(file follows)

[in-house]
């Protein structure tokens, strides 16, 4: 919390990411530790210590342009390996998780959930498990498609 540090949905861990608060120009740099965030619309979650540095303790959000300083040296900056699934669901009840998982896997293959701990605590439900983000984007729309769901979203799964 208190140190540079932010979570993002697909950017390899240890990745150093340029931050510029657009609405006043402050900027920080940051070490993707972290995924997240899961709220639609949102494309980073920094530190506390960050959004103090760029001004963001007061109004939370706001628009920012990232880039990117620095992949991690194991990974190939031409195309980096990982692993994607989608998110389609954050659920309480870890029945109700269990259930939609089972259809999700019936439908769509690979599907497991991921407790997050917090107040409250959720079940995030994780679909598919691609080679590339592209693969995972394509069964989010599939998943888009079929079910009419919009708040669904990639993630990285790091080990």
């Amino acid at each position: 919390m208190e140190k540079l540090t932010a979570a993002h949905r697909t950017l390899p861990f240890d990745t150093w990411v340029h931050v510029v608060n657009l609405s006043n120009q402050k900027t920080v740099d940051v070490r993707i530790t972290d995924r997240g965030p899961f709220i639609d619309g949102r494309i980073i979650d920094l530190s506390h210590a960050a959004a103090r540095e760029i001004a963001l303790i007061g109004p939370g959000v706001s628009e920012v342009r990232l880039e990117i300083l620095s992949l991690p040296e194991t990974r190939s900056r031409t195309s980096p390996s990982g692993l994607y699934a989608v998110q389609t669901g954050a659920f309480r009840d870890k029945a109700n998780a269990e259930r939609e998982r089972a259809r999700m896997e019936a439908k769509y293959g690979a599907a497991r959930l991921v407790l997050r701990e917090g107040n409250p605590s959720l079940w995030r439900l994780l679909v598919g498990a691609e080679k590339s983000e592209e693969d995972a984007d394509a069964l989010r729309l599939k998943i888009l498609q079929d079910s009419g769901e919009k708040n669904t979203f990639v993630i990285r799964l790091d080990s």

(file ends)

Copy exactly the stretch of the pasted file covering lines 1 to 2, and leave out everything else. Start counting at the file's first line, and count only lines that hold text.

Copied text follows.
[in-house]
């Protein structure tokens, strides 16, 4: 919390990411530790210590342009390996998780959930498990498609 540090949905861990608060120009740099965030619309979650540095303790959000300083040296900056699934669901009840998982896997293959701990605590439900983000984007729309769901979203799964 208190140190540079932010979570993002697909950017390899240890990745150093340029931050510029657009609405006043402050900027920080940051070490993707972290995924997240899961709220639609949102494309980073920094530190506390960050959004103090760029001004963001007061109004939370706001628009920012990232880039990117620095992949991690194991990974190939031409195309980096990982692993994607989608998110389609954050659920309480870890029945109700269990259930939609089972259809999700019936439908769509690979599907497991991921407790997050917090107040409250959720079940995030994780679909598919691609080679590339592209693969995972394509069964989010599939998943888009079929079910009419919009708040669904990639993630990285790091080990």